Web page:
A new analysis discovered that in Texas, the year after a strict ab0rtion ban was enacted in 2021, there were nearly 9,800 more live births.
Using data on live births from all 50 states and Washington, D.C., between 2016 and 2022, a team from the Johns Hopkins Bloomberg School of Public Health conducted the study, published on Thursday in the Journal of the American Medical Association (JAMA).
Next, they utilized statistical modeling to predict how Texas’ birth rates might have changed if S.B. 8, the bill that outlaws nearly all ab0rtions after six weeks, had not been p@ssed.
NEWS: Texas’ 6-week abortion ban, which took effect in the fall of 2021, resulted in nearly 9,800 extra live births between April and December 2022, per a new Johns Hopkins analysis.
This is an important early sign of how Dobbs may affects births in states with bans. pic.twitter.com/vYo59pBTmr
— Caroline Kitchener (@CAKitchener) June 29, 2023
Researchers calculated that if the ab0rtion ban had not been implemented in September 2021, there would have been 287,289 live births in Texas between April 2022 and December 2022. There were 9,799 more live births during this period than the actual number of births, which was 297,088.
S.B. 8, which prohibits ab0rtion after six weeks of gestation—before many women are aware they are pregnant—was enacted by Texas legislators in 2021 and was signed into law by Gov. Greg Abbott.
According to S.B.8, any individual may bring a lawsuit against anyone who performs an ab0rtion or helps a pregnant woman get the procedure.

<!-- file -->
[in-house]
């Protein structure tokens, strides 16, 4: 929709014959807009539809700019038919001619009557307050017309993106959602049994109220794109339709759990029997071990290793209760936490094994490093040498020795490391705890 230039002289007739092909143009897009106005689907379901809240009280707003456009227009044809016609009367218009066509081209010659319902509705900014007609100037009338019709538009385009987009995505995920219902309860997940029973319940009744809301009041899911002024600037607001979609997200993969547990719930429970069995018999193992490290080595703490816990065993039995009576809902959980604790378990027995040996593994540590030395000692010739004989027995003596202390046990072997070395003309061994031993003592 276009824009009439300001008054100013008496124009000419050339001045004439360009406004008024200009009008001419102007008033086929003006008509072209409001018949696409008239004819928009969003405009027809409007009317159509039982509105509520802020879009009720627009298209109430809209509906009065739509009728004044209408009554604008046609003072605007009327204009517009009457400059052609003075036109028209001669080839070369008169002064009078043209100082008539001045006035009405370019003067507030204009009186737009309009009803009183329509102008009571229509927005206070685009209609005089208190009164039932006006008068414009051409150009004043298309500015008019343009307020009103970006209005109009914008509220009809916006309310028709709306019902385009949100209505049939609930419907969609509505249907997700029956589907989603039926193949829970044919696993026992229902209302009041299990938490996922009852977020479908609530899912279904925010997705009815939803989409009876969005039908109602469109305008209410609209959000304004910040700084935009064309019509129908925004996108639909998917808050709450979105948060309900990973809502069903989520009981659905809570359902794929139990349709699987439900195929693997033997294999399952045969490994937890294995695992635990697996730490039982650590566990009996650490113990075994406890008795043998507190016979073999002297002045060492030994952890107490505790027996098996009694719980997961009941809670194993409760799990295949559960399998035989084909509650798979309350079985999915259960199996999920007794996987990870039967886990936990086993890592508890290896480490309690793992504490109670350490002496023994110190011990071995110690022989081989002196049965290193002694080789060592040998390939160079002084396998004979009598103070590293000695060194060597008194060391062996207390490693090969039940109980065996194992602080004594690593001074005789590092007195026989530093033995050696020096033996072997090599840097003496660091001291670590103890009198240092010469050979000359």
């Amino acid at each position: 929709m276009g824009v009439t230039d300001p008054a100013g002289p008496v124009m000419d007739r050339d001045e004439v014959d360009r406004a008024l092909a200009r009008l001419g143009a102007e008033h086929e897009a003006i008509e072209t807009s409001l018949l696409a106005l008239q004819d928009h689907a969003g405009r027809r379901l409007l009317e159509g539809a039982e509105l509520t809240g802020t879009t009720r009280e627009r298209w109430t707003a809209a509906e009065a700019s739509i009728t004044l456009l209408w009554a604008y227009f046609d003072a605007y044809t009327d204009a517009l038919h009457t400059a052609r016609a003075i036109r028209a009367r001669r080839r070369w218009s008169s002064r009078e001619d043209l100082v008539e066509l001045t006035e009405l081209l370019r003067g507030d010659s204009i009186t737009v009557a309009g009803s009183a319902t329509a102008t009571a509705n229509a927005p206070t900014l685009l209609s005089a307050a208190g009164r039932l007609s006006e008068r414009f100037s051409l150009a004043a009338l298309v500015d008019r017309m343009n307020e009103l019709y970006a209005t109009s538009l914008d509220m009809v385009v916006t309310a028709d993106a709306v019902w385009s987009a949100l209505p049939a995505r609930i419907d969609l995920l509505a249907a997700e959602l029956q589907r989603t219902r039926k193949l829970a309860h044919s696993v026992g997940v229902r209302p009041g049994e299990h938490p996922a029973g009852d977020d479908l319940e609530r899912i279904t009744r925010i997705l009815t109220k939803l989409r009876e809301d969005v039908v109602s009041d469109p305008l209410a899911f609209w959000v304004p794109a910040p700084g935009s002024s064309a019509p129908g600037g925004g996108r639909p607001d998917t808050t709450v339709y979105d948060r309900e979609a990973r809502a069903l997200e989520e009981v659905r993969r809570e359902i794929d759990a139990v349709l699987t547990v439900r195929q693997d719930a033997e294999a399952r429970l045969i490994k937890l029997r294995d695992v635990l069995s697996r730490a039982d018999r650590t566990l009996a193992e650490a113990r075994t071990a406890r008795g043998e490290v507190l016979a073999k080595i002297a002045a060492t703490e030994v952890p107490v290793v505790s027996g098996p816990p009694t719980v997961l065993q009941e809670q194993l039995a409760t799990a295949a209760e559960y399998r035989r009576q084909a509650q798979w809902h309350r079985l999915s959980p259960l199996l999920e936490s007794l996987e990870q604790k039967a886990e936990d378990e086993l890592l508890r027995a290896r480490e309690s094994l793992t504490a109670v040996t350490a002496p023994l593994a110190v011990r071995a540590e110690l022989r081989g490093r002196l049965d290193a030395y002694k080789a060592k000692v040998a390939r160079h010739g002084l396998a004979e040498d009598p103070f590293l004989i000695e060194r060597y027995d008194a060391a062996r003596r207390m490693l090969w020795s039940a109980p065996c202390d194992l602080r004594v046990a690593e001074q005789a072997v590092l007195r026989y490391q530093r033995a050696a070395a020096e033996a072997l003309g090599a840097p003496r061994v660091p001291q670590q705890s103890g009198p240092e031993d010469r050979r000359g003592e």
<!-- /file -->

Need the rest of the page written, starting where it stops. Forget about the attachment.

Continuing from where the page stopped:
Following the Supreme Court’s decision to overturn Roe v. Wade last year, Texas p@ssed a trigger law that will take effect in August 2022 and outlaw ab0rtion in almost all cases, except cases where it is necessary to preserve the life of a pregnant woman.
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Approximately 9,800 Extra Births Occurred As A Result Of Texas’ Ab0rtion Restrictions.
“There just are a lot of questions around what’s going to happen to actual fertility, whether people will be able to get an ab0rtion or not,” co-lead author Alison Gemmill, an assistant professor in the Department of Population, Family and Reproductive Health at the John Hopkins Bloomberg School of Public Health, told ABC News.
According to Gemmill, the data show how the ban may have forced thousands of people to continue an unwanted or risky pregnancy. That number may increase due to the Supreme Court’s Dobbs v. Jackson Women’s Health Organization ruling.
According to Gemmill, people could still travel to adjacent states when the Texas restriction was in effect. The question is whether the impact will be more significant now that there are fewer places where people can access ab0rtion. However, since Dobbs, we know that all those surrounding states have likewise outlawed ab0rtion.
This month, amidst 120 degree record-high temperatures, Texas legislators passed a law that bans mandatory water breaks for construction workers. Today we reaffirmed our commitment to Texas workers by providing support for our Harris County mental health care workers’ to unionize
— Lina Hidalgo (@LinaHidalgoTX) June 28, 2023
Even while research has revealed that Texas residents received more ab0rtions in other states, the team’s analysis suggests that not everyone wanting an ab0rtion could get one after S.B. 8 p@ssed.
This study is not the first to look into the effects of Texas’s ban on ab0rtion. Ab0rtions in or near Texas decreased by 38% in the month after the ban took effect, according to a 2022 study.
The implications of not having access to ab0rtion, according to Gemmill, were not covered in the analysis. Still, research has shown that they can significantly negatively impact both physical and mental health.
Even though the study’s unfavorable effects aren’t being explicitly measured, she said, “We know from other studies that people who are denied wanted ab0rtions face a host of negative consequences.” “We must contextualize the significance of these births. It’s subtle.
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